Sunday, June 20, 2010

Wicked: The Life and Times of the Wicked Witch of the West by Gregory Maguire

In the Wizard of Oz, we got only Dorothy's side of the story.  In this highly imaginative book, Maguire tells us a bit more about the life and background of her arch-nemesis, the Wicked Witch of the West, and how she became so "wicked".

The book is broken into several sections.  In "Munchkinlanders", we learn about Elphaba's early life.  "Gillikin" takes us through her young adult years.  "City of Emeralds" (one of my favorite sections) takes us through her first love affair and its tragic outcome.  "In the Vinkus" concentrates on her life immediately prior to Dorothy's house falling out of the sky onto her sister, and the last section "The Murder and its Afterlife" tells the rest of the story.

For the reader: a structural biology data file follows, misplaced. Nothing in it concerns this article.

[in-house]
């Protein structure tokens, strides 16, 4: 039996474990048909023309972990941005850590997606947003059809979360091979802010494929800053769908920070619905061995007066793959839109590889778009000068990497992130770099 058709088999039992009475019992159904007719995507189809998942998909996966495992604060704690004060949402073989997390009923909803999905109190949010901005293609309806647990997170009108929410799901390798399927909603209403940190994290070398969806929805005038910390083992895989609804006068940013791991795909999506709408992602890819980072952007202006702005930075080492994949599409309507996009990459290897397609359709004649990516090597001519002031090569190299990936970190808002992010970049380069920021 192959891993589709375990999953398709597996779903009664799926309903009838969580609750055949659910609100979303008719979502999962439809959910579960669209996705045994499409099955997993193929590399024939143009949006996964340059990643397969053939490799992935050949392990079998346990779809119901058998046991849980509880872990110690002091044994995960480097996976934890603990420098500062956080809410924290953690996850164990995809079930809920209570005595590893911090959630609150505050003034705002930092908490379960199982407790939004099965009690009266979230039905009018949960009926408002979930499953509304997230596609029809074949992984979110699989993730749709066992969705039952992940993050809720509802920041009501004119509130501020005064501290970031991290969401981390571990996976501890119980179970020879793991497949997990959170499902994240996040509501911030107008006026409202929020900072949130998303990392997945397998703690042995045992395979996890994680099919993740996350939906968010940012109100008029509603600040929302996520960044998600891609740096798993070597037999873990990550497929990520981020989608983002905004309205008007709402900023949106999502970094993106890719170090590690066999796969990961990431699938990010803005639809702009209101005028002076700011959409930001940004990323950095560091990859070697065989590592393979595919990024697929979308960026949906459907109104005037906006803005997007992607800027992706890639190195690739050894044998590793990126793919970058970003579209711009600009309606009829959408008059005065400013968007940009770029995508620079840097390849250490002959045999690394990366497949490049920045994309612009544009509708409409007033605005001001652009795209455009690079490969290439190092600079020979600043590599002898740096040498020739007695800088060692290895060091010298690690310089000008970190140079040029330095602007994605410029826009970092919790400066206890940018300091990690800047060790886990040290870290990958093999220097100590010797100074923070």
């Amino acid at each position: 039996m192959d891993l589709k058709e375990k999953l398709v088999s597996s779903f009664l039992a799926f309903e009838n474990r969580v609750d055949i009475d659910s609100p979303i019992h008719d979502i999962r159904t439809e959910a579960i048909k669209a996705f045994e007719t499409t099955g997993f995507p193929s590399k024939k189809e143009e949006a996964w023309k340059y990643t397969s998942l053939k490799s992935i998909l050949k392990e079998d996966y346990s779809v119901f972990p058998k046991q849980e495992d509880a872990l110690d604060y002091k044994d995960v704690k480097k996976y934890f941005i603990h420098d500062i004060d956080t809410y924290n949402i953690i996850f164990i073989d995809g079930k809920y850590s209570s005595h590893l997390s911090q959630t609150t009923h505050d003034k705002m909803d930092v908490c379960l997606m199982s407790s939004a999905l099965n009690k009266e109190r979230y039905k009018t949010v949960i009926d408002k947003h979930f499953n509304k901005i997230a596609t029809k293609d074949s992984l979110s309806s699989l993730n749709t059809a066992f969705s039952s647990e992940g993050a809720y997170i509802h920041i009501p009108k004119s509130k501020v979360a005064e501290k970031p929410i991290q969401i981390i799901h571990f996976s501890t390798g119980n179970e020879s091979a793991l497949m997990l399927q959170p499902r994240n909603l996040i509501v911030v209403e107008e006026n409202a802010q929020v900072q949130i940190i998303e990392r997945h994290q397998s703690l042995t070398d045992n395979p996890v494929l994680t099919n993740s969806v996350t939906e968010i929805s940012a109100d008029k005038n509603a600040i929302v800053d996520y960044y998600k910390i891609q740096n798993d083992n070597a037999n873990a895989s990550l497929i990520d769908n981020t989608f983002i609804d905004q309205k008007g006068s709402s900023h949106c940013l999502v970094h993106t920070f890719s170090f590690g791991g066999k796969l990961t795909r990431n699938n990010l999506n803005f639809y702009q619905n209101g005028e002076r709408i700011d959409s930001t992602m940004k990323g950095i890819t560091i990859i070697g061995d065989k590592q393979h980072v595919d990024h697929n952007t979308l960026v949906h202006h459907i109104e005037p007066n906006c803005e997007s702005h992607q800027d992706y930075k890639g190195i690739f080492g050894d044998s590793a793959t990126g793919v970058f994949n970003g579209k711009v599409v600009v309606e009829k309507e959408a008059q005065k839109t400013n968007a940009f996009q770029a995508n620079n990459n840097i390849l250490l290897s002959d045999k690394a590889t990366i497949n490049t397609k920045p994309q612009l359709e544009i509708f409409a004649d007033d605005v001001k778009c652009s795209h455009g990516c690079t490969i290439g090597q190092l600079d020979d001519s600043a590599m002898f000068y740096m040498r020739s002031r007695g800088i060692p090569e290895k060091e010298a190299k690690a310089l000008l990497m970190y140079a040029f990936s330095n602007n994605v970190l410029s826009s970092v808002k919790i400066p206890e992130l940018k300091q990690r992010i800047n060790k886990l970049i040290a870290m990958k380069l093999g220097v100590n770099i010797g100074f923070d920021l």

What I liked about the book was the philosophical underpinning to the writing that was constantly challenging notions I had about good and evil.  Surprisingly, Elphaba came off as a very sympathetic character at times, and the motives of others seemed to be questionable.  I did think the book bogged down a little bit in the middle, but finished strong.  I found it an interesting book and overall I'm glad I read it.

I haven't seen the stage play that is based on this book, but I understand it is very different from the book. 

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